James Milton Smith

For the New Yorker politician, see James M. Smith.
James Milton Smith.

James Milton Smith (October 24, 1823  November 25, 1890) was a Confederate infantry colonel in the American Civil War, as well as a post-war Governor of Georgia. He was noted as an ardent opponent of Radical Reconstruction.

Early life

Smith was born in Twiggs County, Georgia and was educated at the Culloden Academy in Monroe County. He was admitted to the bar in 1846 and opened his first office in Columbus.[1] In 1855, he unsuccessfully ran for U.S. Representative from his district.

Civil War

With the onset of the Civil War, he entered the Confederate Army as a captain in the 13th Georgia Infantry. He was promoted to major, then to the regiment's colonelcy in 1862. He led his regiment through the Gettysburg Campaign, and marched to the banks of the Susquehanna River before returning to Gettysburg to participate in the Battle of Gettysburg. He was severely wounded in the 1864 Battle of Cold Harbor and returned to Georgia to recuperate.

Political Life

He resigned from the army to enter politics and was elected a Democratic delegate to the Confederate Congress until hostilities ceased in 1865. He established a very successful law partnership in Columbus, Georgia, and was elected to the Georgia Legislature in 1870 as an outspoken opponent of Radical Reconstruction. The following year, he became Speaker of the Georgia House of Representatives.

Running unopposed, Smith was elected Governor in 1872 to fill the unexpired term of Rufus B. Bullock, who had fled the state to avoid impeachment and possible punishment. To many, Smith's inauguration on January 12, 1872, symbolized the end of Reconstruction and the "redemption" of the Democratic Party in Georgia. Smith was reelected in 1874, serving until 1877. During his second term, he was a delegate to the Democratic National Convention of 1876. Major accomplishments included restoring the state's credit rating by voiding fraudulent bonds and reducing overall expenditures, retiring the debt and leaving office with a surplus in the state treasury. He was a supporter of creating a state department of agriculture, and was noted for appointing the most qualified candidates to fill openings in his administration, a contrast to the patronage system that was popular at the time.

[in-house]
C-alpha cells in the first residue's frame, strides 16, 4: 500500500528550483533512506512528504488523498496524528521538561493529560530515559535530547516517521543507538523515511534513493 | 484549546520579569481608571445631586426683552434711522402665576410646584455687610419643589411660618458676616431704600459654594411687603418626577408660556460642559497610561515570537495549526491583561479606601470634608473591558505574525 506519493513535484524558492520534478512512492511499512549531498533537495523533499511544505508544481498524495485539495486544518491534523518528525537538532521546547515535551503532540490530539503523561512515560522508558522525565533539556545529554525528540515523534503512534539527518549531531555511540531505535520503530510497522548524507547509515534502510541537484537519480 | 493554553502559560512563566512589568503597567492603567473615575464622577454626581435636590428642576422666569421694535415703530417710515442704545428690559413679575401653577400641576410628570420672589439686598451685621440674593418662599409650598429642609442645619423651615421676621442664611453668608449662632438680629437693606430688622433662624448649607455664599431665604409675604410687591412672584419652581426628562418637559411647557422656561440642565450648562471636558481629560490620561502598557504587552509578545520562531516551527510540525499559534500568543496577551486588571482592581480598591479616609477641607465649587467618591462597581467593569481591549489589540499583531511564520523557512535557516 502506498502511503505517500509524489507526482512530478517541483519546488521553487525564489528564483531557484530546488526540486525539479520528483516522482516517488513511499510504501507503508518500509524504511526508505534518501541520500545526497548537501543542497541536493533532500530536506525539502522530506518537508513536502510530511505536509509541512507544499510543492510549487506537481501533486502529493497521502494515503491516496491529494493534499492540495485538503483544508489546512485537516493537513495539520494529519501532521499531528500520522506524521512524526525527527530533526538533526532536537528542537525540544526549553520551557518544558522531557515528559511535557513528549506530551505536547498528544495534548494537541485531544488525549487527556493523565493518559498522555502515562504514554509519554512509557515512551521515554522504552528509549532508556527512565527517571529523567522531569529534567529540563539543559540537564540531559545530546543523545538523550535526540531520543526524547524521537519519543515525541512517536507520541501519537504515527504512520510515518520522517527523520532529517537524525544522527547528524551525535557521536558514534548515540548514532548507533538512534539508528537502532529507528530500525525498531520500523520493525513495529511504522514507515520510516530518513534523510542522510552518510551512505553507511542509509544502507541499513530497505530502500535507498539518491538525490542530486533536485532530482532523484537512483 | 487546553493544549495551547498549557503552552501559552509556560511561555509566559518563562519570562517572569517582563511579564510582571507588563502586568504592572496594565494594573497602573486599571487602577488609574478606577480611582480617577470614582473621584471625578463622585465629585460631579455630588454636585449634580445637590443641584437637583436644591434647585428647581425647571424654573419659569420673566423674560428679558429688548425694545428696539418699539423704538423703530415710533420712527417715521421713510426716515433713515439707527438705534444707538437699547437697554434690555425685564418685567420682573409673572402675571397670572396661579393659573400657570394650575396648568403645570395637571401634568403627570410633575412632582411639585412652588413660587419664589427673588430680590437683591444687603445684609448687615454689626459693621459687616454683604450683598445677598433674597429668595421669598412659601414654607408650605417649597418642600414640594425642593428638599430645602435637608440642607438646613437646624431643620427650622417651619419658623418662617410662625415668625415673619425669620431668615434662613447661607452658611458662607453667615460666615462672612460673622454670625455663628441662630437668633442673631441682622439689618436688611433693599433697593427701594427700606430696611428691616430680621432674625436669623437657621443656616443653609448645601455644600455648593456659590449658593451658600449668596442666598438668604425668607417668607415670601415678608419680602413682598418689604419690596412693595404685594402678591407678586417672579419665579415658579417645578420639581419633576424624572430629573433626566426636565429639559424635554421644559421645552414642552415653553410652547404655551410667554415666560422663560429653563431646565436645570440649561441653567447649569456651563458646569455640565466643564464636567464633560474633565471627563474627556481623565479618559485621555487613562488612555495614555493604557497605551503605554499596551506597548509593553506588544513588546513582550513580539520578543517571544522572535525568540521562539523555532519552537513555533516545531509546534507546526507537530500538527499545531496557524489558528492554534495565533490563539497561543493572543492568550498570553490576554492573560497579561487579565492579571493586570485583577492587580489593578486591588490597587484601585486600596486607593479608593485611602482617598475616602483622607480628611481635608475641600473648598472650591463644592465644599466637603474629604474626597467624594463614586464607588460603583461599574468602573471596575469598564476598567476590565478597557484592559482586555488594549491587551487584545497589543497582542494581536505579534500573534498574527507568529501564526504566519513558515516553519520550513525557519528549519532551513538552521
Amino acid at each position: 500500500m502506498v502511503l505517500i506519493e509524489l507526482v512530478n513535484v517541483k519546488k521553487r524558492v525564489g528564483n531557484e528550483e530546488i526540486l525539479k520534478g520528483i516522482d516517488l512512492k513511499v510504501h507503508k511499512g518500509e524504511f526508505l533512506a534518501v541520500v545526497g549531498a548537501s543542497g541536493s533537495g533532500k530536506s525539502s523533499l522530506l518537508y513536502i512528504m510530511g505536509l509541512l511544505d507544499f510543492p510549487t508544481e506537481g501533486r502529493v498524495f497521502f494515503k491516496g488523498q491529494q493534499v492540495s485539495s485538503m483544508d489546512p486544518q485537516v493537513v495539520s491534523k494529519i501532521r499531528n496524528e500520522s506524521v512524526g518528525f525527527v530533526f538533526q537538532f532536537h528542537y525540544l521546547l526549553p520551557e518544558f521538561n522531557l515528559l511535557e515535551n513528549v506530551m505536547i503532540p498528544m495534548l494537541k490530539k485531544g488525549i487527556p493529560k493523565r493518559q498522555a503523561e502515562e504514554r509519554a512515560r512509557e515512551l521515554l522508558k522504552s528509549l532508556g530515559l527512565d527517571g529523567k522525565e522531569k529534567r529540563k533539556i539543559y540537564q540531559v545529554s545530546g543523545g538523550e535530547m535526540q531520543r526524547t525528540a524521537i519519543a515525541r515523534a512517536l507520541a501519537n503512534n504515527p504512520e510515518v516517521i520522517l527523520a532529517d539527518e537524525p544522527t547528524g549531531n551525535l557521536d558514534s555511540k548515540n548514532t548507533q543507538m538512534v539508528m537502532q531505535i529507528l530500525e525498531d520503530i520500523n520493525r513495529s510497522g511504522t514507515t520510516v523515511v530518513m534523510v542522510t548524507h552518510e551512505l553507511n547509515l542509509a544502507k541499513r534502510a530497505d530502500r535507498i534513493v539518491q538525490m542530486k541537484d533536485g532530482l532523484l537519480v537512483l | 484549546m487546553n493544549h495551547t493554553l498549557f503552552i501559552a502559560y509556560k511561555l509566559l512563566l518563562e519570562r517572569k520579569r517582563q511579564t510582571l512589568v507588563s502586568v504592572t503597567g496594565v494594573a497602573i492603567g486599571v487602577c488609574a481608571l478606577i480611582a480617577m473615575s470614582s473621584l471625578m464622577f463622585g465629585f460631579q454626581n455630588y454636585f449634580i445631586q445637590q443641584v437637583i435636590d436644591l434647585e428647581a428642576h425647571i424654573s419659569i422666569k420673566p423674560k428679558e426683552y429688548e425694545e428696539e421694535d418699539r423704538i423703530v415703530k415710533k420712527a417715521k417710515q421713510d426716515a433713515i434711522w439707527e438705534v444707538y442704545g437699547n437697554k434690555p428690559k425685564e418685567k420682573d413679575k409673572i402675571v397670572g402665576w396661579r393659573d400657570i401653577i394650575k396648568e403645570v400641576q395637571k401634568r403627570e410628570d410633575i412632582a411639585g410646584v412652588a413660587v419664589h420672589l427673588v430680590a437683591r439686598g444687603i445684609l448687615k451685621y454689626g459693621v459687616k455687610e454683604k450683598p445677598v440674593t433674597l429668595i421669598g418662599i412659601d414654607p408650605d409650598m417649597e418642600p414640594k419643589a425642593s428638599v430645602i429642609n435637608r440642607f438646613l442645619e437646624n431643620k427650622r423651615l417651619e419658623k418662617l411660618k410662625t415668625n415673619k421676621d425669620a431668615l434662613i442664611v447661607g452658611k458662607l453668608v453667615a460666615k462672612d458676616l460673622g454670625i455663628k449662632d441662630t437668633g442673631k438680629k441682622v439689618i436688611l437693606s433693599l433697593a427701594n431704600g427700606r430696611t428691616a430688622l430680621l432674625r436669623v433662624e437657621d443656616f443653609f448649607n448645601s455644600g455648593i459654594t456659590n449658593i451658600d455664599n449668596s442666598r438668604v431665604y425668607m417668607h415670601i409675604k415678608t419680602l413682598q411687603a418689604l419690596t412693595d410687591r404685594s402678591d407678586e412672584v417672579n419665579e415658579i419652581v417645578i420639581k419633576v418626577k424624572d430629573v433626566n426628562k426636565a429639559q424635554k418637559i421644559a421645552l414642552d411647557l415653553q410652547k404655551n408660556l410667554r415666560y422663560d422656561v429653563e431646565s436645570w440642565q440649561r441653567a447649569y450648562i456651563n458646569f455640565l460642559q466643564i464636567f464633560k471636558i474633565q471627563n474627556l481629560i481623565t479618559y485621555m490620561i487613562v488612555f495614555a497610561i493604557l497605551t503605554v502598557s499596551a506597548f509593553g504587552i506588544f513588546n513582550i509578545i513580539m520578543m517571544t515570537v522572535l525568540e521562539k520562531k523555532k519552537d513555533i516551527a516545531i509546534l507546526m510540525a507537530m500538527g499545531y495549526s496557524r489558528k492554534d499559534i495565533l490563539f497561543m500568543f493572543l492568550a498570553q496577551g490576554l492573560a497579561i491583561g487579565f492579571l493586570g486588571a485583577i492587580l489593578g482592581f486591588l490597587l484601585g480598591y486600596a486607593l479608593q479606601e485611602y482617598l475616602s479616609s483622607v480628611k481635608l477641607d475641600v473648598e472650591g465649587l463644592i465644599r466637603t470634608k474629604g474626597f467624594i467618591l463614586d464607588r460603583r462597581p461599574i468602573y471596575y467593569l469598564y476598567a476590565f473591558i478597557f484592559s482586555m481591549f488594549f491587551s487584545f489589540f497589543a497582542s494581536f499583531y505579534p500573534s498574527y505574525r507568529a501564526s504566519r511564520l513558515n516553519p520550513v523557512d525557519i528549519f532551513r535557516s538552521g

Smith was defeated in his bid for the U.S. Senate in 1877. He was named the first chairman of the new Georgia Railroad Commission, serving a 6-year term. Returning to his legal career, his former Civil War commander, John B. Gordon appointed him as Judge of the Chattahoochee Circuit of the Superior Court from 1888 until 1890, when he died at his Columbus home after suffering a stroke. He was buried in Alta Vista Cemetery in Gainesville.

Death and Legacy

He was married twice, first to Sally Marshall Welborn, then after her death to Hester Ann R. Brown.

The Atlanta Constitution eulogized James Milton Smith as "one of the boldest and most fearless men in the history of Georgia."

The James M. Smith Science Hall at the State Normal School in Athens was named for him.[2]


  1. Warner, Ezra J.; Yearns, W. Buck (1975). Biographical Register of the Confederate Congress. Baton Rouge: Louisiana State University Press. p. 222. ISBN 9780807149416. Retrieved 16 June 2016.
  2. "James M. Smith Science Hall, State Normal School, Athens Georgia". AJCN147-056b, Atlanta Journal-Constitution Photographic Archives. Special Collections and Archives, Georgia State University Library. Digital Library of Georgia. Retrieved 18 June 2016.

External links

Political offices
Preceded by
Rufus Bullock
Governor of Georgia
Succeeded by
Alfred H. Colquitt
Confederate States House of Representatives
Preceded by
Robert Pleasant Trippe
C.S.A. Representative from Georgia's 7th Congressional District
Succeeded by
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